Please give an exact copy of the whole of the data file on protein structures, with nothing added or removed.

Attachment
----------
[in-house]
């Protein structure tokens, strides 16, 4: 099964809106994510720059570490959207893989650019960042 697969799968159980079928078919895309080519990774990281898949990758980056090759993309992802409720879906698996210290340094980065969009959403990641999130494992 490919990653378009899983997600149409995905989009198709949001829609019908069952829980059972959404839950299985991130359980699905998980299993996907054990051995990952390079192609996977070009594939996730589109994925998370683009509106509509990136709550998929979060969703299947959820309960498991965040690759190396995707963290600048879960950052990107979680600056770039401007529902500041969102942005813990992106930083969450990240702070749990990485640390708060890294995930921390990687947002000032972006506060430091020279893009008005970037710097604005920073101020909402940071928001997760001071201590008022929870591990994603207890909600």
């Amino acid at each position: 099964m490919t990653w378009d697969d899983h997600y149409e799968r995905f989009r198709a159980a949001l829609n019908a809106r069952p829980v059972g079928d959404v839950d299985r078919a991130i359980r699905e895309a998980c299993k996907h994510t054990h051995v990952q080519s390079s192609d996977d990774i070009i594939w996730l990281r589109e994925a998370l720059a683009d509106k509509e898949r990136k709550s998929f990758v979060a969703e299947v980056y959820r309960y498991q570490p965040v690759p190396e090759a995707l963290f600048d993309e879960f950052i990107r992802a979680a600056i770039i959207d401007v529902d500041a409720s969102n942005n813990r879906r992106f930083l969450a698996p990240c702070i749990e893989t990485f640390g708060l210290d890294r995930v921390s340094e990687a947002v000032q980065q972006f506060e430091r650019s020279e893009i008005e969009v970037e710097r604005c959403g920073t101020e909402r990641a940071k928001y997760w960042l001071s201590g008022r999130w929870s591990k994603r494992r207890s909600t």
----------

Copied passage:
[in-house]
């Protein structure tokens, strides 16, 4: 099964809106994510720059570490959207893989650019960042 697969799968159980079928078919895309080519990774990281898949990758980056090759993309992802409720879906698996210290340094980065969009959403990641999130494992 490919990653378009899983997600149409995905989009198709949001829609019908069952829980059972959404839950299985991130359980699905998980299993996907054990051995990952390079192609996977070009594939996730589109994925998370683009509106509509990136709550998929979060969703299947959820309960498991965040690759190396995707963290600048879960950052990107979680600056770039401007529902500041969102942005813990992106930083969450990240702070749990990485640390708060890294995930921390990687947002000032972006506060430091020279893009008005970037710097604005920073101020909402940071928001997760001071201590008022929870591990994603207890909600």
């Amino acid at each position: 099964m490919t990653w378009d697969d899983h997600y149409e799968r995905f989009r198709a159980a949001l829609n019908a809106r069952p829980v059972g079928d959404v839950d299985r078919a991130i359980r699905e895309a998980c299993k996907h994510t054990h051995v990952q080519s390079s192609d996977d990774i070009i594939w996730l990281r589109e994925a998370l720059a683009d509106k509509e898949r990136k709550s998929f990758v979060a969703e299947v980056y959820r309960y498991q570490p965040v690759p190396e090759a995707l963290f600048d993309e879960f950052i990107r992802a979680a600056i770039i959207d401007v529902d500041a409720s969102n942005n813990r879906r992106f930083l969450a698996p990240c702070i749990e893989t990485f640390g708060l210290d890294r995930v921390s340094e990687a947002v000032q980065q972006f506060e430091r650019s020279e893009i008005e969009v970037e710097r604005c959403g920073t101020e909402r990641a940071k928001y997760w960042l001071s201590g008022r999130w929870s591990k994603r494992r207890s909600t």